More than 245 of Canada’s most promising student leaders are in Kelowna this weekend for the Canadian Conference on Student Leadership.
The three-day conference—hosted by UBCO—began Thursday and runs until this evening at the Delta Grand Okanagan Resort and Conference Centre. It is open to undergraduate students, graduate students and university faculty and staff.
John Buck, associate dean of students at Webster University in St. Louis, is one of four main speakers at the event. He told students there are four keys to leadership Saturday morning.
First, he said, leadership is a function of choices, not of circumstances.
He told the story of an international student he knew at Webster University who was struggling to speak English after coming to St. Louis from Japan.
Rather than complain about the difficult circumstance, the student took up an offer from a Minnesotan at the university who taught her to speak with a Minnesotan accent.
The second trait of a good leader is to act in surprising and courageous ways, he said.
The room erupted in laughter as Buck told an anecdote about potty training his son.
One day, while Buck was folding laundry, he overheard his son crying while sitting on the toilet. Buck’s wife went to check what was wrong and the boy said, “My penis is broken, nothing is coming out.”
Then, Buck explained, his wife showcased the characteristic of a surprising leader by saying, “That’s OK, sometimes daddy’s doesn’t work either.”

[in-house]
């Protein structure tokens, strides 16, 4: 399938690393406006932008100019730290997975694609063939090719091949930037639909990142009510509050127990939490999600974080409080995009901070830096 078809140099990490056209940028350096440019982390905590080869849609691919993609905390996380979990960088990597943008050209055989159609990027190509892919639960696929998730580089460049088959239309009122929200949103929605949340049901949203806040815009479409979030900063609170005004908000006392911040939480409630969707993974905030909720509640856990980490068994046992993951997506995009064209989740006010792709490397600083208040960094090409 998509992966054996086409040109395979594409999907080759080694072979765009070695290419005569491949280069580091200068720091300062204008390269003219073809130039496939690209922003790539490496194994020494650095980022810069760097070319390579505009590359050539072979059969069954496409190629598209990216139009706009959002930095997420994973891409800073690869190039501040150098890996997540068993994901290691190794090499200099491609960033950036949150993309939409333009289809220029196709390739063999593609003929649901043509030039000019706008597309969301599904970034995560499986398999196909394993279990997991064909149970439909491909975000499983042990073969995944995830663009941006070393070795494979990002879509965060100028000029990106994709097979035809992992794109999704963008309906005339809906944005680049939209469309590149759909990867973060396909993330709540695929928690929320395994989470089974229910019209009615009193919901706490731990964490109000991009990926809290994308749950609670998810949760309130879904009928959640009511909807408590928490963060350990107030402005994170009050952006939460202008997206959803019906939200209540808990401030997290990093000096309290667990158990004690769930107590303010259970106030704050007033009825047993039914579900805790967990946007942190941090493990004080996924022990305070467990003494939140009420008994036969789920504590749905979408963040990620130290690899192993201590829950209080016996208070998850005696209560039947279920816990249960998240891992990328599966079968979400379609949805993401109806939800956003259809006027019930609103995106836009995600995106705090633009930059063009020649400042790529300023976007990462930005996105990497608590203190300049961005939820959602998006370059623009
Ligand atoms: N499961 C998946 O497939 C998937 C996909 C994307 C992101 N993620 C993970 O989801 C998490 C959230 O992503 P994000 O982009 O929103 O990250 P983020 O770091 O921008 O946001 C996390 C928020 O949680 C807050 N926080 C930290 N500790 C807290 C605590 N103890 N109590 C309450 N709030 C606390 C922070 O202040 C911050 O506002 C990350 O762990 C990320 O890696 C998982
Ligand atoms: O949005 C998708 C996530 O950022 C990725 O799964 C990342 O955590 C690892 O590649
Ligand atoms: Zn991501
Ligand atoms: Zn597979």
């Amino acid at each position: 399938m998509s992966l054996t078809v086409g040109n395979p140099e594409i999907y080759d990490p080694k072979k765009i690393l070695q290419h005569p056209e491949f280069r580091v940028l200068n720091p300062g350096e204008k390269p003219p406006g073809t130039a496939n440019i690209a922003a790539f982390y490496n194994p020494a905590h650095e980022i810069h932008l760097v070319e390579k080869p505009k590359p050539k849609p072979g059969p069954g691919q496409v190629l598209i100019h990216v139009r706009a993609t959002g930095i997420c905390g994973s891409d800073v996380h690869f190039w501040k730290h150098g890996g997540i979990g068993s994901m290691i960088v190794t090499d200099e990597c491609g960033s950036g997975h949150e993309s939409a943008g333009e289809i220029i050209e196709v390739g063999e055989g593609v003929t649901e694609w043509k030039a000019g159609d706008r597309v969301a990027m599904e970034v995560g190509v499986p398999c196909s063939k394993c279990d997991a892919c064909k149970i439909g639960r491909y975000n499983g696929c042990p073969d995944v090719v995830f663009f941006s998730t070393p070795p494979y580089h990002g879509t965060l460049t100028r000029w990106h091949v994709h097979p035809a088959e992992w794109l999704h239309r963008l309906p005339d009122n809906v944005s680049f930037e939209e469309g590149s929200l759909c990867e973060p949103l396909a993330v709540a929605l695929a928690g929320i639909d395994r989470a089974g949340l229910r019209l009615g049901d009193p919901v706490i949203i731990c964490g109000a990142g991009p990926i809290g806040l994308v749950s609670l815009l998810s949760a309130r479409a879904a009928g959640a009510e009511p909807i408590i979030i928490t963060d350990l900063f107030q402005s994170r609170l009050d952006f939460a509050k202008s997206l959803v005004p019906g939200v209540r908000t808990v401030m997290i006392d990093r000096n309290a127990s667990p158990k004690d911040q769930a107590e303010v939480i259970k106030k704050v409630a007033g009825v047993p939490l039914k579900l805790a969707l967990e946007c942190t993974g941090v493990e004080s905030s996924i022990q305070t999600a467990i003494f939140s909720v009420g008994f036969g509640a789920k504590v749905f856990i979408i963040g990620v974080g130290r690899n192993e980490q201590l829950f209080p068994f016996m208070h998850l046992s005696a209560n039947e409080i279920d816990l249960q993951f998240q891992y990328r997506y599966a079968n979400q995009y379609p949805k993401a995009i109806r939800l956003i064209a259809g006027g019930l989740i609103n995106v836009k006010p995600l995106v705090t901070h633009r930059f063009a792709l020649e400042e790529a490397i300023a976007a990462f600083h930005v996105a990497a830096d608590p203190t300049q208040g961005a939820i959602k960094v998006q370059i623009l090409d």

Buck said he followed up with the trait of a courageous leader by admitting to his son, “Mommy’s right.”
“There are times we are going to default very easily to the predictable things, because we’re most familiar and comfortable with those. But there are times when it is necessary (to act) at a surprising level,” Buck told the students.
“Sometimes it’s important to act in a courageous way. Usually acting in a courageous way means that there may be a cost to you.”
According to Buck, the other keys to being a good leader are focusing on relationships and committing to inclusion.
“Those are four things that I think are absolutely essential for any student leader to be effective on any college campus, anywhere on the planet.”
Other keynote speakers include former Vancouver Canucks captain Trevor Linden, War Child Canada founder Dr. Samantha Nutt and inspirational speaker Blake Fleischacker.
“I see this conference as an important piece of student learning and we are excited to host it,” said senior psychology student and event co-organizer, Guillermo Angel.
The 2013 CCSL is the first to ever be held in B.C.